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Living the dream
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I'm learning about the different models myself and I used to get overwhelmed with the different models, esp when they are only referred to by their model number (FLSTLB, FXDC, FLTRU, etc.). I still don't know all the different designations but I am learning about the differences between the models.Like anything else, it just takes time. I've learned a lot by going to Craigslist and just looking at the different ads for Harleys.


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I'm learning about the different models myself and I used to get overwhelmed with the different models, esp when they are only referred to by their model number (FLSTLB, FXDC, FLTRU, etc.). . . .

There is a logic to it:

"F" - the motor. All Big twins are "F". Sportsters are "X."

"L" - The front end. The "L" are the bigger style forks like on the touring bikes or a Heritage. "X" is the narrow forks.

"ST" - the frame. "ST" = softail. "D" = Dyna. "HT" = touring, etc.

The rest of the letters are specific models indicators. MoCo tends to start minimally and grow out. For example, the Switchback is the "FLD" because it's the only 41mm fork bike being built on the Dyna frame.
 

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Delusional43
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VIN number decoding

This may help you also since you can decode the type of bike from the VIN number.


1960's and earlier 11 characters or more but not as many as 17

Before 1981 9 digit number

1981 and after 17 digit number
Digit 1 - 1 or 5 = domestic or international

Digit 2-3 = HD for Harley Davidson

Digit 4 = Designate weight usually 1 or 2 - 1 for heavyweight or 2 for middleweight 901cc+ but can be other like sidecar etc.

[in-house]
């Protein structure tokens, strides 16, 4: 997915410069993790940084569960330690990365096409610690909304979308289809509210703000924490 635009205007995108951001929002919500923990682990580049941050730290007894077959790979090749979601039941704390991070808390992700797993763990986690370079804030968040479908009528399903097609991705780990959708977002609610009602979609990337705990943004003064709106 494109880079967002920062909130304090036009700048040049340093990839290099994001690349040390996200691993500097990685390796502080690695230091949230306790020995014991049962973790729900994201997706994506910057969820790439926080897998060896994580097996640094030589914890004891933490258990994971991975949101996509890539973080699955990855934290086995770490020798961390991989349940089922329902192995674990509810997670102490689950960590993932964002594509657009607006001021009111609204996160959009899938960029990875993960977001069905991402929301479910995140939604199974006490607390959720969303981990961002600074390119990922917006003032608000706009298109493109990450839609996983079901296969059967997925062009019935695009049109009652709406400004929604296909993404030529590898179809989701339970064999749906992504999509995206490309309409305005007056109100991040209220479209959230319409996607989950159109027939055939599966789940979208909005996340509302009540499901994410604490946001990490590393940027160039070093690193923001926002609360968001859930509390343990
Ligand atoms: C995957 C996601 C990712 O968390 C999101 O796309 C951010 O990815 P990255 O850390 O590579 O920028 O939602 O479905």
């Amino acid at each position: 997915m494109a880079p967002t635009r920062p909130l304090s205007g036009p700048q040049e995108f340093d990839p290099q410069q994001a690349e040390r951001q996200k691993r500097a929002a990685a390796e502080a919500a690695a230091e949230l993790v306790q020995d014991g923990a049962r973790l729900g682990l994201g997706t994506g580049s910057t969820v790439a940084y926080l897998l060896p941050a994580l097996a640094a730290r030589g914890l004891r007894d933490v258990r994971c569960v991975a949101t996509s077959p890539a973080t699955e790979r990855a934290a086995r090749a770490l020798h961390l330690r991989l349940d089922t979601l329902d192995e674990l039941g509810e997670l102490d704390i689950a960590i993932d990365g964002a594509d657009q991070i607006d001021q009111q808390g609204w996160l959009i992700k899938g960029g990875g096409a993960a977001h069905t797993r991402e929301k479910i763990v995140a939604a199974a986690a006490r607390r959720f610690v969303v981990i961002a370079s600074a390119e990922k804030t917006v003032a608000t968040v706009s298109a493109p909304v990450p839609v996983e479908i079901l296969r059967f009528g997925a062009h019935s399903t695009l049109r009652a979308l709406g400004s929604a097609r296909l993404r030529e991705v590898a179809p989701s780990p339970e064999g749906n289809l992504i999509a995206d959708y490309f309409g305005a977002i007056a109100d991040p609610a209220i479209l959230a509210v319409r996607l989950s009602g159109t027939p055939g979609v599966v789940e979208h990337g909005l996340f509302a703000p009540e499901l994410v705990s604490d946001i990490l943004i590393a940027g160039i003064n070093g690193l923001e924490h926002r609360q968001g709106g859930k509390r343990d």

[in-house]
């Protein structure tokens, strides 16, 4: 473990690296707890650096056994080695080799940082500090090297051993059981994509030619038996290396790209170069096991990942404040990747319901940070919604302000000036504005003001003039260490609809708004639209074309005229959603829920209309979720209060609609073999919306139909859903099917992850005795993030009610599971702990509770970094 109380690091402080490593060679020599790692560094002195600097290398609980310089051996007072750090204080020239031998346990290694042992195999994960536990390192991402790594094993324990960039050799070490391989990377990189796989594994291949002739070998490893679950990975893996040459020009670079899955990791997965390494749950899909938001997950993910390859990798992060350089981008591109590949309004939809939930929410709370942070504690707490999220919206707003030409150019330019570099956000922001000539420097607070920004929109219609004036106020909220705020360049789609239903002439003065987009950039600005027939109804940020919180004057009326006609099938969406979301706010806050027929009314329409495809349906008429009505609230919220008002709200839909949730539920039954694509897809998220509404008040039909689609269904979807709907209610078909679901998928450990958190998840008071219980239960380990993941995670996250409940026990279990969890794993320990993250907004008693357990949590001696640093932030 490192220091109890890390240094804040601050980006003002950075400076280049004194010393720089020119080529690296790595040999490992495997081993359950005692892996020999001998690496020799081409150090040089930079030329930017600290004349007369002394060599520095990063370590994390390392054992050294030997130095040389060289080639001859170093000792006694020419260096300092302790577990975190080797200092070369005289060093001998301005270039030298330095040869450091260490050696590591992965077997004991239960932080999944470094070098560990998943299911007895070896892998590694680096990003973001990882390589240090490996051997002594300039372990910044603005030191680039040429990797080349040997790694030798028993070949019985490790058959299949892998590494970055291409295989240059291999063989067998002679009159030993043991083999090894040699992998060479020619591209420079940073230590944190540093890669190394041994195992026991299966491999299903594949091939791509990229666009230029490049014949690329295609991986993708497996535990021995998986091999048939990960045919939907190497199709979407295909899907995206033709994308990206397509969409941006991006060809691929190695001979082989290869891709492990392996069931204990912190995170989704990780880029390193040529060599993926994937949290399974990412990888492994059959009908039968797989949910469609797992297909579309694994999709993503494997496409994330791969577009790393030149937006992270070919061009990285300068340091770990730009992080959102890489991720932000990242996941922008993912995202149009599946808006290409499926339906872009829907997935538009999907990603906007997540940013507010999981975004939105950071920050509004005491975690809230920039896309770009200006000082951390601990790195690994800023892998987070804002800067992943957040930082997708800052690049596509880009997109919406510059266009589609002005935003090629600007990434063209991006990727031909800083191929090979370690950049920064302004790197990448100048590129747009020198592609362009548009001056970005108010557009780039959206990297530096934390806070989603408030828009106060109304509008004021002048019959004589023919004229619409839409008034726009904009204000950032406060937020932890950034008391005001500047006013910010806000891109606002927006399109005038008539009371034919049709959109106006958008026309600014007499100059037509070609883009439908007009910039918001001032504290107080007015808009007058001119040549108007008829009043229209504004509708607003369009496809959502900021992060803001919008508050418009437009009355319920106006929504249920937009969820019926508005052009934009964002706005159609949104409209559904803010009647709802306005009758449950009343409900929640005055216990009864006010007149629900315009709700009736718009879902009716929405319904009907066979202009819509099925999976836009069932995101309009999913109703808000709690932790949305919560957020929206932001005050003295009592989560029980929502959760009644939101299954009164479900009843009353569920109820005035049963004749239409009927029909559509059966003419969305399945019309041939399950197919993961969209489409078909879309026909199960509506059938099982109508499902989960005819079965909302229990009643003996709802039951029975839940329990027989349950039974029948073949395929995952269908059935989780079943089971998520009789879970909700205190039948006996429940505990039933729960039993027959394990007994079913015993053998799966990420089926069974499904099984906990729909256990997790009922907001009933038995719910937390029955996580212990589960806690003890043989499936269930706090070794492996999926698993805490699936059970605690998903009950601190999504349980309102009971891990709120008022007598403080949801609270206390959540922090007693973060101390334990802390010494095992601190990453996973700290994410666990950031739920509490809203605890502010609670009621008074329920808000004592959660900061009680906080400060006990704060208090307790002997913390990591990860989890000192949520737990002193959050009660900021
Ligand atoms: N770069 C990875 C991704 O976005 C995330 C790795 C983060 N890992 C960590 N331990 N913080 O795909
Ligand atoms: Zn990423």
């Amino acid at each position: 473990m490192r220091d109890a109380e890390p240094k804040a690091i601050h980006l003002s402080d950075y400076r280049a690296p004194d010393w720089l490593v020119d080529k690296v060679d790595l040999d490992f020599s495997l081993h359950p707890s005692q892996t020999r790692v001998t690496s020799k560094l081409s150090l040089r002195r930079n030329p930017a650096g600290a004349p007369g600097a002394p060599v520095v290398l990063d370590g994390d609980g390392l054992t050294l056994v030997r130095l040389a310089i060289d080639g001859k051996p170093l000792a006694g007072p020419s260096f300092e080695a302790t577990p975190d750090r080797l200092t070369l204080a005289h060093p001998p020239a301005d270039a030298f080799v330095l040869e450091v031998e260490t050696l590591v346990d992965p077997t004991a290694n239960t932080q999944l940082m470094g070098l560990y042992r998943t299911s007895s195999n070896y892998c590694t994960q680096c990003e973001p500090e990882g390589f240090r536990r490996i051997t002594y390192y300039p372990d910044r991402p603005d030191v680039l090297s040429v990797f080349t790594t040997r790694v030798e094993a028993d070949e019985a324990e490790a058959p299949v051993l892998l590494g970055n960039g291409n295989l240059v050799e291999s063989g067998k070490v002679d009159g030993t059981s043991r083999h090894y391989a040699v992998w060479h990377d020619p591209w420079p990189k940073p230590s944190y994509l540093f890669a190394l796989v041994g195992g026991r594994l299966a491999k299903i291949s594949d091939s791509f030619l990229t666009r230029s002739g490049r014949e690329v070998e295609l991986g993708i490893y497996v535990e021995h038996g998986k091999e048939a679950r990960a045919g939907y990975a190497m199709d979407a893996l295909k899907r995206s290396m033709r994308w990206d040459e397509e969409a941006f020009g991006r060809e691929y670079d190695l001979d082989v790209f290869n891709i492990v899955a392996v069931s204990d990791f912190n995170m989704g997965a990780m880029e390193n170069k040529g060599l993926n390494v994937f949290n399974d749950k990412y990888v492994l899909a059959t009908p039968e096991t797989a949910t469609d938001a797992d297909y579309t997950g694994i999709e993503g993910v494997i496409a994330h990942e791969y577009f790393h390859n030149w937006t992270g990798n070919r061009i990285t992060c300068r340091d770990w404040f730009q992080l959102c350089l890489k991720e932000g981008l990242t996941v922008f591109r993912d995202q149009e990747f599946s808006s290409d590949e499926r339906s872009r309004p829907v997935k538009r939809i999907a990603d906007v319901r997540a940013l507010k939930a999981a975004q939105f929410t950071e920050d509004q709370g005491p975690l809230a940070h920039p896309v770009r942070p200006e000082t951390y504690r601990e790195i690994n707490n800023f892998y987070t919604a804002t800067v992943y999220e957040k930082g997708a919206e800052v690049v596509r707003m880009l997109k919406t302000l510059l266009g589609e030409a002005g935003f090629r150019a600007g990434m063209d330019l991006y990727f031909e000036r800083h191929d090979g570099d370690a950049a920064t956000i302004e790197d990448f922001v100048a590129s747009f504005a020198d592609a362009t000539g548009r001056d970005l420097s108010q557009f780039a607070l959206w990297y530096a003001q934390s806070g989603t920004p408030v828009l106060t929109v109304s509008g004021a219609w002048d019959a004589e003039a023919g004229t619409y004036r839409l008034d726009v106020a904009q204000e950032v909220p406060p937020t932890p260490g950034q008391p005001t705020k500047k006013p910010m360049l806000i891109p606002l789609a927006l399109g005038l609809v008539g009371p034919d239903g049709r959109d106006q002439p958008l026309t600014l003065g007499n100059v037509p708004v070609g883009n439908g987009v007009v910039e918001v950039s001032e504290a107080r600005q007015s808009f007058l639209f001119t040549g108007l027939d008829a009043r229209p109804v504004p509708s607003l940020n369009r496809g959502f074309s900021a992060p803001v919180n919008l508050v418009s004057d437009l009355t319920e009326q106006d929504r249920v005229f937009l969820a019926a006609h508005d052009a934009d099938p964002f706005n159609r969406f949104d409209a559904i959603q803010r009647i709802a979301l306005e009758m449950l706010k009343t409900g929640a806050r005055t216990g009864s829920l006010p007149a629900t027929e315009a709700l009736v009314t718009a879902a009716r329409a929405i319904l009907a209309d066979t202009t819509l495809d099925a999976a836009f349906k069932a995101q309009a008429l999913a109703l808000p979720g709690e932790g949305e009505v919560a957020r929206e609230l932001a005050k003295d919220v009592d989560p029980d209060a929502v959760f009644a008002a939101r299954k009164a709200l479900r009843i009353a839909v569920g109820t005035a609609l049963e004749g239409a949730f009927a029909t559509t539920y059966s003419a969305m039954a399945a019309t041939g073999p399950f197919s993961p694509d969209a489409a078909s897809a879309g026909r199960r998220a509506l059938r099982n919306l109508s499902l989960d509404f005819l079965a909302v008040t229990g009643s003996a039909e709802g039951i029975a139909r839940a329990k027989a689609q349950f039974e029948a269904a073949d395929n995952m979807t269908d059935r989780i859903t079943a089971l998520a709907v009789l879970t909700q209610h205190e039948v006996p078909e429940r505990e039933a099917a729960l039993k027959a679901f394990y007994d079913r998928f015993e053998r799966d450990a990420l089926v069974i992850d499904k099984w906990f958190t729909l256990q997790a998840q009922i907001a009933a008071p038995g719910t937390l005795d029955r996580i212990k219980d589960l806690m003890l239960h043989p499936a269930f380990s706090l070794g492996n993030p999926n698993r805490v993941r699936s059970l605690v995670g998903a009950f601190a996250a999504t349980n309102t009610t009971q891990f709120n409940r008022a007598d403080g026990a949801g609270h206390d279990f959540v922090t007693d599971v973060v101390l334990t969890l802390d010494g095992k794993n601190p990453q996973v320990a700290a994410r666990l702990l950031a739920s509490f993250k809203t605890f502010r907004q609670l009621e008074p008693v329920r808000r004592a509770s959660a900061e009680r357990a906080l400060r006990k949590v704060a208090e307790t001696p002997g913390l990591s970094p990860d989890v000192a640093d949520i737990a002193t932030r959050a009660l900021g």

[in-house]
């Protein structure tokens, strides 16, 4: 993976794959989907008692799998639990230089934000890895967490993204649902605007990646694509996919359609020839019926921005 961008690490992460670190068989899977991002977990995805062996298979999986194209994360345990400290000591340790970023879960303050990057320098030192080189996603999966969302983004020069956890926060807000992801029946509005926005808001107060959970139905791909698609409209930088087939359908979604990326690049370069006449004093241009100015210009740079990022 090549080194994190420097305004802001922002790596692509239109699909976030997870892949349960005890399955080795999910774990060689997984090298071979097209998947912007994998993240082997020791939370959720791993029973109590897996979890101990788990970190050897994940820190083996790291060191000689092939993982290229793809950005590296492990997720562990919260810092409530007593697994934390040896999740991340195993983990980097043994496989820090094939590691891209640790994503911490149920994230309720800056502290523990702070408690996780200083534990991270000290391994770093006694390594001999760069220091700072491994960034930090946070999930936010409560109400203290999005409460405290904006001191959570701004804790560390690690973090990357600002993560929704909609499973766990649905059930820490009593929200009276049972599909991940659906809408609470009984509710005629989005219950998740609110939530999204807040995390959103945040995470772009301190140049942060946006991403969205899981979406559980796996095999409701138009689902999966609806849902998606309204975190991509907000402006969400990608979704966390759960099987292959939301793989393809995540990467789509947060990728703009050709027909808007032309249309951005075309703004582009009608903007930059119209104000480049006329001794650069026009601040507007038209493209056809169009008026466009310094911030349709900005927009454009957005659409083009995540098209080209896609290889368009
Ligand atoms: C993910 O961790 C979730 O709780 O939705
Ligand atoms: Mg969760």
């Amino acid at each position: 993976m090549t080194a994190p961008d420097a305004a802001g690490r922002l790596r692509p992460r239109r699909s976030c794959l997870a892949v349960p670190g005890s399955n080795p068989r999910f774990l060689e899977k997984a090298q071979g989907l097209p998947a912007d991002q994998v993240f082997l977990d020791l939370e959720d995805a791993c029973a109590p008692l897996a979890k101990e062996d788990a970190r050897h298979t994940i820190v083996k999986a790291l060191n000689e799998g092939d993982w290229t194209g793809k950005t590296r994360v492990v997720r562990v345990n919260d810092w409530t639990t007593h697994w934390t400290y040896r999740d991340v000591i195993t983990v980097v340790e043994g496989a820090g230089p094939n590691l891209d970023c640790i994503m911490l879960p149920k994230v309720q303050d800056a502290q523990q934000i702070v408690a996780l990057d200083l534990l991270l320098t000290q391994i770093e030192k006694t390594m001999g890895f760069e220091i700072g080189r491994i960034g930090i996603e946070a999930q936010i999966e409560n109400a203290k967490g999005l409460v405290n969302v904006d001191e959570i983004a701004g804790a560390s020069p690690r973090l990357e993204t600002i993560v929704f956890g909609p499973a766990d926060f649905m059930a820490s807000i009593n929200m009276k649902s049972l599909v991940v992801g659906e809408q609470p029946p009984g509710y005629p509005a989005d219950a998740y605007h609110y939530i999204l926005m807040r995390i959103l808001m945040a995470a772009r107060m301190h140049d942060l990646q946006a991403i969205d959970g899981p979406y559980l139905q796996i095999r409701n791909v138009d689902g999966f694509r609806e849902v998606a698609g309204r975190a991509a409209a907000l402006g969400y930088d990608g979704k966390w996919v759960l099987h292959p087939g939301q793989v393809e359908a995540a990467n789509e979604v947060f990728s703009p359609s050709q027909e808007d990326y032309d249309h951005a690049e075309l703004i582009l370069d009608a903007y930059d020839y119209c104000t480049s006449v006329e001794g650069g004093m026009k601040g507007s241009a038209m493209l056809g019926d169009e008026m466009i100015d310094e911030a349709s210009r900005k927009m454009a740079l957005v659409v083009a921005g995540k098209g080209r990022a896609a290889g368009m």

Digit 5-6 = 2 letter model designation

Digit 7 = Engine type

Digit 8 = Introduction date

Digit 9 = VIN check digit can be 0-9 or X

Digit 10 = Bike year

Digit 11 = Assembly plant Y – York, PA or K – Kansas City, MO

Digit 12-17 = Serial number (last 6 are always the serial number of the bike)
 

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As others have said, the HD website has a load of info. And if you haven't discovered it yet, the website has a "Tools" icon you can click on and you can pull up 3 bikes side by side and compare all the specs. You might want to pull up Tools and load a Dyna, a Softtail and a Touring bike side by side and compare the weights, lean angles, prices, ground clearance, etc., etc. Once you have one or more models that catch your interest, time to go to a dealer(s) and sit on a few. When you are really getting serious, time for a test ride. And sooner or later you will make the "deposit" AKA "Purchase Price" bearing in mind the initial cost of the bike is likely only the beginning of your expenditures. Ain't it great?
 

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Check out a book store, they always have a book on the history with pictures. I have several that I recieved as gifts over the years. No better coffee table book than a Harley book.
 

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I'm having a blast so far.
That's really all that matters. Take your time figuring out which models you like/don't like. You need to find the one that fits YOU. There could be an endless discussion about which one is better than which, it all boils down to your needs and personal preference. I happen to lean toward Softails, a friend of mine, Dynas, another friend, touring models. I kinda rushed into my first one, luckily it worked out great and I love the bike I have. This time, I'm taking my time and making sure it's what I want or if I just want to keep the one I have.